- If you want to scan only particular URLs or a particular section of an application, you can first explore the whole application without testing it (by selecting ‘Start with Automatic Explore Only’ option), and then you can include the URLs which you want to scan by right clicking and selecting ‘Include in Scan’ and exclude others by right clicking and selecting ‘Exclude from Scan’ and then click on ‘Full Scan’.
- When you are scanning a live/production site, Appscan might flood the database with its own data and can even bring the server down. So you need to make sure that the development team is aware of these consequences.
- Test Malware: This will analyse the links in the website for malicious content. You can select this option under Scan –> Test For Malware. The results are added to scan results if any are found.
At the end of the analysis, you can generate a report of all the valid findings, including the remediation steps that need to be followed in order to fix the issues. These reports can be customized to suit your needs. For instance, you set a template for the development team which is different from a template set for your application manager. Appscan allows you to include various customized fields such as company logo, cover page, report title, etc.
As shown in the above figure, you can include all the parameters that you would like to see by selecting them. The other details under this section are easily understandable.
This section describes basic details about the Power Tools (Tools –> Power Tools) that Appscan provides you with in order to perform your analysis better.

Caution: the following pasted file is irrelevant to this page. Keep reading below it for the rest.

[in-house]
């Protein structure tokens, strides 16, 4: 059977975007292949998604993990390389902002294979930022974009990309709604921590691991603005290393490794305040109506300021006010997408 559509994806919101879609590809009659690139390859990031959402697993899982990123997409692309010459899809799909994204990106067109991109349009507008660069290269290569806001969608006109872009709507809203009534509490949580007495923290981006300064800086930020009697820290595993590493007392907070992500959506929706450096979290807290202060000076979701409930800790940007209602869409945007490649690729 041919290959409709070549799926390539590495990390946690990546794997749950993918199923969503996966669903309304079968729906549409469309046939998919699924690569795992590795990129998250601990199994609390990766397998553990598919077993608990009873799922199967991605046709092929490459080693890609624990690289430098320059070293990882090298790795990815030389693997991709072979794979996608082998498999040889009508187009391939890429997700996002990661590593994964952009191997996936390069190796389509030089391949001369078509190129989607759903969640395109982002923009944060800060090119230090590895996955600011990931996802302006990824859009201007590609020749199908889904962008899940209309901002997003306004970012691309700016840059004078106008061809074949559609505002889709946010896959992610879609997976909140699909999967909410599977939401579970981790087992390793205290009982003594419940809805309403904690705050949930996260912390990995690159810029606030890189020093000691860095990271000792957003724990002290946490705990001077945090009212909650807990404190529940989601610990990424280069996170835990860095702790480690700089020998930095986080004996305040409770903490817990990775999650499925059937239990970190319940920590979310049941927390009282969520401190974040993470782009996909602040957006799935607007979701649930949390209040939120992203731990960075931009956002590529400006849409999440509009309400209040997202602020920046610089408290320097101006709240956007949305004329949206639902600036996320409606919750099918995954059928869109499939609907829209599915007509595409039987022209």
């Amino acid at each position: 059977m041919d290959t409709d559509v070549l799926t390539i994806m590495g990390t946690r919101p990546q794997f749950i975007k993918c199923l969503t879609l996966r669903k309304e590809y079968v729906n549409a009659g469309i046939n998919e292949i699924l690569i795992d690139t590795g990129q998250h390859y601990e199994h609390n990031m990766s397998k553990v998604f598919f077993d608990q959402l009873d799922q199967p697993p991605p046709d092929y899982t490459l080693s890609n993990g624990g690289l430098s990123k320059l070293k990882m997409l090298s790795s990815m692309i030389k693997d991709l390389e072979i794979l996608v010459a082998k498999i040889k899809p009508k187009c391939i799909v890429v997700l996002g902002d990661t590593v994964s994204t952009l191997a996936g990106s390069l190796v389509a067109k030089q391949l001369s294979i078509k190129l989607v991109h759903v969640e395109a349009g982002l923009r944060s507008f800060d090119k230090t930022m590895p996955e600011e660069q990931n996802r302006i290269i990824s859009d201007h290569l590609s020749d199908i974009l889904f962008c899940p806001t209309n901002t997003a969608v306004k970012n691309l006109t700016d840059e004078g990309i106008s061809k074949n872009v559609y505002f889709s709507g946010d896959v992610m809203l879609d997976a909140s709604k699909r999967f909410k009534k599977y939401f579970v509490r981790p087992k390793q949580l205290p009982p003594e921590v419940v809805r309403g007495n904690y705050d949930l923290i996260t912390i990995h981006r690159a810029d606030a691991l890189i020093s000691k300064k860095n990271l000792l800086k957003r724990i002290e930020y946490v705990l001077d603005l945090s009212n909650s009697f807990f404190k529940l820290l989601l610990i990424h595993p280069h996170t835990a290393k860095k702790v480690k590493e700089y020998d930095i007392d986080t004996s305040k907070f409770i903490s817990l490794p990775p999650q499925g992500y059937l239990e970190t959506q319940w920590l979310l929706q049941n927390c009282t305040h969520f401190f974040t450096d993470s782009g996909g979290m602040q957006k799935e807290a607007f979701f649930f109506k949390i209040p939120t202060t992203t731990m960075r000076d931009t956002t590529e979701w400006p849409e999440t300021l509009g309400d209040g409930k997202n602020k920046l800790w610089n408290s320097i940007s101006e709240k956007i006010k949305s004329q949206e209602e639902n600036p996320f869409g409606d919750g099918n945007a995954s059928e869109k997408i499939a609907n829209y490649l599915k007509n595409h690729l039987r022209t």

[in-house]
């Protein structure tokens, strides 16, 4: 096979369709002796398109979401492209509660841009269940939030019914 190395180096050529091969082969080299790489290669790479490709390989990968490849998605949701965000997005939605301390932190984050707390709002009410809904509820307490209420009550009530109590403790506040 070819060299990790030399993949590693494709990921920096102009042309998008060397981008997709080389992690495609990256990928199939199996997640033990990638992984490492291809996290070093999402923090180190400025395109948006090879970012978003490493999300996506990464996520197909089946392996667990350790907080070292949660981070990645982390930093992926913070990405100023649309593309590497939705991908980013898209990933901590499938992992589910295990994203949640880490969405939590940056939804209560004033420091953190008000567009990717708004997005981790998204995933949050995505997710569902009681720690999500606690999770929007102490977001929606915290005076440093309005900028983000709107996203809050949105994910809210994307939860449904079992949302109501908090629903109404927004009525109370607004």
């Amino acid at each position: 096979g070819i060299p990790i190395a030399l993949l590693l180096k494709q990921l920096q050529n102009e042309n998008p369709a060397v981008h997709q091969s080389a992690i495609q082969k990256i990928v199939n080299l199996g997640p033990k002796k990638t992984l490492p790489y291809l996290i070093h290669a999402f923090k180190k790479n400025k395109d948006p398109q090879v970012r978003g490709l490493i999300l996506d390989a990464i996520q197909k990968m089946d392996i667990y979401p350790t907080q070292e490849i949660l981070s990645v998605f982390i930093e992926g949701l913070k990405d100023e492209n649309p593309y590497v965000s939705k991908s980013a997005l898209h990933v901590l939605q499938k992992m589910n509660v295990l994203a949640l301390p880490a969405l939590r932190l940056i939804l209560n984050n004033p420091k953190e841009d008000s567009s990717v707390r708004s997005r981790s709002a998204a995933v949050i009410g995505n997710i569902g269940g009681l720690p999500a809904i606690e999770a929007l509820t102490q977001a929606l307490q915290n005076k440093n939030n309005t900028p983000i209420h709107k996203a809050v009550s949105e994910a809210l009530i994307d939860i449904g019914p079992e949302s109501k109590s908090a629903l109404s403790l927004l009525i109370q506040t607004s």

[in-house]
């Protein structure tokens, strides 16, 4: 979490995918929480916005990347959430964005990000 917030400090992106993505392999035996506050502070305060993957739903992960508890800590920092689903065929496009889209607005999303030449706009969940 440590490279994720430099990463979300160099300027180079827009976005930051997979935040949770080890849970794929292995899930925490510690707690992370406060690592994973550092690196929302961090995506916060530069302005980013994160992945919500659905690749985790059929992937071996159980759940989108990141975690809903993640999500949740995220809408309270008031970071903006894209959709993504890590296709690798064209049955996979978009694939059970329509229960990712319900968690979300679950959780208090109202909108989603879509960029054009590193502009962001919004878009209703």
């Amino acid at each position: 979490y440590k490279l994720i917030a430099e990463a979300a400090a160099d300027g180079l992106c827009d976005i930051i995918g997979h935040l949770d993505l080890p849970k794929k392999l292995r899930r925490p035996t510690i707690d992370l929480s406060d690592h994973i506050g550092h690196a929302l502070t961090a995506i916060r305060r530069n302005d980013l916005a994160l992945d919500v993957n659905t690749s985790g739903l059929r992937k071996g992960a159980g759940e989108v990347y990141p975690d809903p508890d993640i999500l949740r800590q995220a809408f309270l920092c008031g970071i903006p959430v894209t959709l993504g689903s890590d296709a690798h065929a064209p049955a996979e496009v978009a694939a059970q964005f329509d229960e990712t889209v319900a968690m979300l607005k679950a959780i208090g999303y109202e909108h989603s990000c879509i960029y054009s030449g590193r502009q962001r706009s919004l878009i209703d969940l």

Helps you perform a brute force attack on the username/password combinations to gain access to the web application. But the outcome of this depends on how strong your password policy is.
This can be used to ping a website, and nothing more. Ping protocol might be blocked by many protocols and this is where you can use it.
While analysing the scan results you might come across many locations where you need to encode and decode the values. This tool can be used for the same purpose.
HTTP Request Editor
This is very useful to play with the HTTP requests. You can modify the values and test how the application reacts to different requests.
This concludes the analysing part of the Rational Appscan. But it’s important to keep in mind that a tool only provides you with the results (or in some cases it may not even provide you with all the results). What’s important from a security analyst’s point of view is the enhancement of technical skills that help us to decide whether a finding is valid or not and to probe further to unearth more vulnerabilities. Happy Scanning!!